Equal healthcare for all, finally

In September 2009,  the Senate was set to advance the Affordable Care Act past the committee process, then-Senate Minority Whip Jon Kyl (R-Ariz.) was pushing an amendment to “prohibit the government from defining which benefits should be included in a standard benefit package.” Sen. Debbie Stabenow (D-Mich.) argued, for example, that basic maternity care ought to be required. Kyl’s eloquent response was “I don’t need maternity care.”  Stabenow in turn pointedly responded, ‘ I think your mom probably did.’ While its understandable men wouldn’t want to pay for services they don’t directly use,  the reality is ALL people benefit from women having access to maternity care.  To piggyback onto Senator Stabenow’s comment, men DO benefit from women who have access to quality maternity care via the women who have their children.

 More than four years later, our Congressional representatives continue to debate standard benefits in health care coverage, and whether such benefits should cover maternity care.  This week at a House Energy and Commerce Committee hearing in which Health and Human Services Secretary Kathleen Sebelius was questioned by Congressional members, Rep. Renee Ellmers (R-N.C.) pointedly asked  “To the best of your knowledge has a man ever delivered a baby?” Upon first glance, I read this quote thinking Ellmers was somehow going to be an exception in the GOP. As a former nurse turned politician, she understands health needs and health care, or one would hope. However Ellmers brought up this question to highlight what she considers “discrimination” –not of women but of men  who would have  to  buy insurance which will included services that they cannot use.  Please no one tell her that present insurance policies cover a variety of services to serve a general population of customers (men, women, children, infants, elderly, disabled) . Wow Rep. Ellmers, nothing gets past you does it?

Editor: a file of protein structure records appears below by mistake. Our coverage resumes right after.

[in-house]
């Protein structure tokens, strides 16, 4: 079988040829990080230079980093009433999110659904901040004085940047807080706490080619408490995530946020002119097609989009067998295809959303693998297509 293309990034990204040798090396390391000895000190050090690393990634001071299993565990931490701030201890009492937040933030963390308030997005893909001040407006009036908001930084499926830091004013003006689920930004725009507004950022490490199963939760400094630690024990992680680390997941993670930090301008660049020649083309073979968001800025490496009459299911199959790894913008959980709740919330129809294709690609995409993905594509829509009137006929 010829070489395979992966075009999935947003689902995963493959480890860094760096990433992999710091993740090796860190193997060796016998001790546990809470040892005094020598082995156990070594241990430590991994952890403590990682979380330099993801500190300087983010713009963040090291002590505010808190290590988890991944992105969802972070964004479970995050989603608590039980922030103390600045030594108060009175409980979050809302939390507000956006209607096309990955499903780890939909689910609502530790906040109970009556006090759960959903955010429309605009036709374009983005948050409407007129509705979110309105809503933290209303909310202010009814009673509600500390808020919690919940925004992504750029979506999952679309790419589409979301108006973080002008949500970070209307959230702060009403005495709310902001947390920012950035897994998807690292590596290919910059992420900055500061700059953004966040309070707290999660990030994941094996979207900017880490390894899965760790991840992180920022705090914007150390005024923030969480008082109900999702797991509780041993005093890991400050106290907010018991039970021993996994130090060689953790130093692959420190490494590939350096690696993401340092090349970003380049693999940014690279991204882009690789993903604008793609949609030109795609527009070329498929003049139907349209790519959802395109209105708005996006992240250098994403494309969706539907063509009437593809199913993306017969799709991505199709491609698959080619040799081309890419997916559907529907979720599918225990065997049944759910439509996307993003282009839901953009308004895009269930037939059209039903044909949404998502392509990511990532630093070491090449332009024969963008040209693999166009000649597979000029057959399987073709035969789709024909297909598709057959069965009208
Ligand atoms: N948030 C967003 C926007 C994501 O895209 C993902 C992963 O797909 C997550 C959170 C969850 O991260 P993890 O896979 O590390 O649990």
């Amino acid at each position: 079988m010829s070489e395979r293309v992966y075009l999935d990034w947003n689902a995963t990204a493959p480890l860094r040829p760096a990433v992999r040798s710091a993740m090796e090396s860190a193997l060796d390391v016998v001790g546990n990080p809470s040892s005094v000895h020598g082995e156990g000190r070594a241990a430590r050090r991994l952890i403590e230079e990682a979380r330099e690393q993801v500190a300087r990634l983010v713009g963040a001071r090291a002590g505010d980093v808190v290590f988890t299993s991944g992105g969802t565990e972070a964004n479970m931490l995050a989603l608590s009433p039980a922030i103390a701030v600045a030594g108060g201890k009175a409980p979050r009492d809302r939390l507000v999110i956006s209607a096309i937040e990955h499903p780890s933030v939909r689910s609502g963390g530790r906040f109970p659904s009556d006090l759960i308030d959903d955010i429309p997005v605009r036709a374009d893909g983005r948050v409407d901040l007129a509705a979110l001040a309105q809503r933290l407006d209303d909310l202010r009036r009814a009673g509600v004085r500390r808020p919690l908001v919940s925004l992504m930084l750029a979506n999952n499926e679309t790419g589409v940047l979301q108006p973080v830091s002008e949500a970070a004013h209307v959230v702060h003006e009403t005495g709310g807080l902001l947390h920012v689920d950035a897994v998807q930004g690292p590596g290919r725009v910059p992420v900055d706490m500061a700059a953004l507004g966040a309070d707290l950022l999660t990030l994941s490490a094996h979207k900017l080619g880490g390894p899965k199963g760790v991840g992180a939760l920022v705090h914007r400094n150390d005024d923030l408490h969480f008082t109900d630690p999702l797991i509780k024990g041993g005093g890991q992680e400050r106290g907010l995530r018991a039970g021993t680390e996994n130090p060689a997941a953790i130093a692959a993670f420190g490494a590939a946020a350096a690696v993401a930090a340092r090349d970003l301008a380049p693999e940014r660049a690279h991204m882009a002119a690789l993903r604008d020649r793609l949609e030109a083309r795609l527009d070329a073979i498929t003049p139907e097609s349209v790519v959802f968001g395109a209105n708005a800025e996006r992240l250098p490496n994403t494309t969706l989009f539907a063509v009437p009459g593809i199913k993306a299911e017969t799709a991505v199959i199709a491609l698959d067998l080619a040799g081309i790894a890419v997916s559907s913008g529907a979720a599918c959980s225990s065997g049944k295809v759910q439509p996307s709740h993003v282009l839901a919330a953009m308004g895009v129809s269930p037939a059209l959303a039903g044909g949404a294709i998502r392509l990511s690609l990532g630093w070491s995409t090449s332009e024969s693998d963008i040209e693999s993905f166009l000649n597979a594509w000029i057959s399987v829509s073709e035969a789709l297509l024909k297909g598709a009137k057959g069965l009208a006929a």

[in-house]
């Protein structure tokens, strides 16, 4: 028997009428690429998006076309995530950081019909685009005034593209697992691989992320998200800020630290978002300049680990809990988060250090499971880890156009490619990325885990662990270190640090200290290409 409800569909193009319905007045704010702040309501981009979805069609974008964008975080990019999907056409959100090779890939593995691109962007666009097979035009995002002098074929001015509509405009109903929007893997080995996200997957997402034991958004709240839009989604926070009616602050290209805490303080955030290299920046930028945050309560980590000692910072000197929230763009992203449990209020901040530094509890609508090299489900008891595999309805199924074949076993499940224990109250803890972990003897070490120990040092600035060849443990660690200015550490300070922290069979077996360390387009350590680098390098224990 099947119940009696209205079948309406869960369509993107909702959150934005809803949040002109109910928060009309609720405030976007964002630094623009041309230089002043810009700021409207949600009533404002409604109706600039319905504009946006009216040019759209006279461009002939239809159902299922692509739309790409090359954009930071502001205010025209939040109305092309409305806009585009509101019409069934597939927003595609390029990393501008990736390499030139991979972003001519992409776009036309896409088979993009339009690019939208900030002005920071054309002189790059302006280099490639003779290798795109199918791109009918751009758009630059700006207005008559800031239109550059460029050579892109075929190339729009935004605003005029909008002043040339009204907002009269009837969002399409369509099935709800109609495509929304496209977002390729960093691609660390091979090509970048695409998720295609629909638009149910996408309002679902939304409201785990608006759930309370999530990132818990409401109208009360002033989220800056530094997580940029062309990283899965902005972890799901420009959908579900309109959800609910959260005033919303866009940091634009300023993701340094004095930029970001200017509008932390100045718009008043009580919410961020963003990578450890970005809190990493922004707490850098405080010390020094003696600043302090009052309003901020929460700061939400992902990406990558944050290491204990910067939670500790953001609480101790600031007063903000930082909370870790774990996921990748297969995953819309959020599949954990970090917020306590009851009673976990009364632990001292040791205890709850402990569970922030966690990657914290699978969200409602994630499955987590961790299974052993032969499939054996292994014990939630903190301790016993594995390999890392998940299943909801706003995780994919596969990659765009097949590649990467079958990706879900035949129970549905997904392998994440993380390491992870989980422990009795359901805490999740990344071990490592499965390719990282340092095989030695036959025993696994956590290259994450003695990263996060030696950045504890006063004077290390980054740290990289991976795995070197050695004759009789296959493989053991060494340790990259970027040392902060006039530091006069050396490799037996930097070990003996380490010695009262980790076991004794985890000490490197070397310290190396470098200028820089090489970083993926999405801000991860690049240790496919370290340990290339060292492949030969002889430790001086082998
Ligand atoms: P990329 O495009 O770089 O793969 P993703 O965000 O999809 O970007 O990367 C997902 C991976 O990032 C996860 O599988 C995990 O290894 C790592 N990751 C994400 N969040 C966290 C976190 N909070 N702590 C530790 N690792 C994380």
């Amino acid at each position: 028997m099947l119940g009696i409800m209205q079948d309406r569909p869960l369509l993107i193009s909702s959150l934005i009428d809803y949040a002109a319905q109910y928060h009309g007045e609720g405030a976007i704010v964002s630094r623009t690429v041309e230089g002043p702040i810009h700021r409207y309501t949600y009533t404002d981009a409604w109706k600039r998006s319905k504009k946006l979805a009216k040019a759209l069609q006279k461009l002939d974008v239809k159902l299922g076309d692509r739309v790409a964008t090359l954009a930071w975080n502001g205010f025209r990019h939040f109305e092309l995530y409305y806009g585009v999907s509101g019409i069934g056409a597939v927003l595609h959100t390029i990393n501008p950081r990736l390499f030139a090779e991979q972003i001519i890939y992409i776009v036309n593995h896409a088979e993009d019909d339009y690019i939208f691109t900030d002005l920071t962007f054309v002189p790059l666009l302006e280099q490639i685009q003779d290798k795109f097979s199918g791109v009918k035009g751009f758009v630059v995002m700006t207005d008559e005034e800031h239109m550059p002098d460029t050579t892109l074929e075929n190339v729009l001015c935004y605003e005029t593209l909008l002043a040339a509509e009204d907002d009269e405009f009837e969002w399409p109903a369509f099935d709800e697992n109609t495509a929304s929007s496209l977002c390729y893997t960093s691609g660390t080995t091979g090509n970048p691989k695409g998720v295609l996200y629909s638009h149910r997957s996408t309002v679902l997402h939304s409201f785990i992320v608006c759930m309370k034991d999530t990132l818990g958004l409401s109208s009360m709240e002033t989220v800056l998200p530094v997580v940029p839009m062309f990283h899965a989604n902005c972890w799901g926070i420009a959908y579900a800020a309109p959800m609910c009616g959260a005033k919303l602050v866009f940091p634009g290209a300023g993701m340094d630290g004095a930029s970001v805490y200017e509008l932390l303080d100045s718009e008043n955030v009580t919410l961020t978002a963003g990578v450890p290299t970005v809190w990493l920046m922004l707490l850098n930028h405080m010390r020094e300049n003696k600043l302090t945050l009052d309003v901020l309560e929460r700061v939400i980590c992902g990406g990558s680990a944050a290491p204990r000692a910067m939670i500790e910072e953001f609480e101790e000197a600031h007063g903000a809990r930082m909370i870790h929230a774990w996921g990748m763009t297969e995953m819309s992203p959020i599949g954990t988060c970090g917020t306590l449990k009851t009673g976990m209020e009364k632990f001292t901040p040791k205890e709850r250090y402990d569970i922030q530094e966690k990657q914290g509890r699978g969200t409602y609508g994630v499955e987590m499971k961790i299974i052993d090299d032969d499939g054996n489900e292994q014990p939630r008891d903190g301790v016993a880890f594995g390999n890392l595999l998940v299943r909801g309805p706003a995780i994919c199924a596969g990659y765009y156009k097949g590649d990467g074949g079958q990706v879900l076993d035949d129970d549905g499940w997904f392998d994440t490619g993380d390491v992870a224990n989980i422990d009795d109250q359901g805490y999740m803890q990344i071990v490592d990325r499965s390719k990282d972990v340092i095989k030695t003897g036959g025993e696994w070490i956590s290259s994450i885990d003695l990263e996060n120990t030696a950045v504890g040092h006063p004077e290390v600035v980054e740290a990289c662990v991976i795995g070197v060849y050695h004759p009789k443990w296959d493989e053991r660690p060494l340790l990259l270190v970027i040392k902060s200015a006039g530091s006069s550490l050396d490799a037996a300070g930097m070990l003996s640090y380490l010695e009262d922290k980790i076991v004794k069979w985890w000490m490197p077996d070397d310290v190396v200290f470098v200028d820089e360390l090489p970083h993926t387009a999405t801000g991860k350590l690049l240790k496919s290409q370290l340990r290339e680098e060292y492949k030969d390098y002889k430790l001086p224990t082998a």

The Affordable Care Act was set up deliberately so that women wouldn’t be penalized simply for being women, and wouldn’t be forced to pay more for the same coverage as men.
But to respond to the general query from Ellmers, men have benefited from maternity care their entire lives  via their mothers who had quality pregnancy care.  I would also  venture to guess unless a man is a hermit his entire life, he knows women or has women in his family who benefit from maternity care. Birth defects and in utero issues affect a child which will be a part of society. To assume somehow this wont affect you if you’re male is short sighted. Everyone benefits from a healthy society.
 “The Affordable Care Act’s requirement that insurers cover maternity care is a major manifestation of its broader prohibition against gender rating. Before Obamacare, it made sense actuarially for insurers to charge women more than men for coverage on the individual market. The fact that women, rather than men, incur maternity costs was a big part of their justification, though women were also generally charged more for equivalent coverage. By prohibiting the practice, Obamacare doesn’t just strike a blow for moral reasoning. It effectuates a billion-dollar transfer of wealth from men to women.”
Information & Facts for this blog post obtained from The Rachel Maddow Show & her subsequent write up on Facebook

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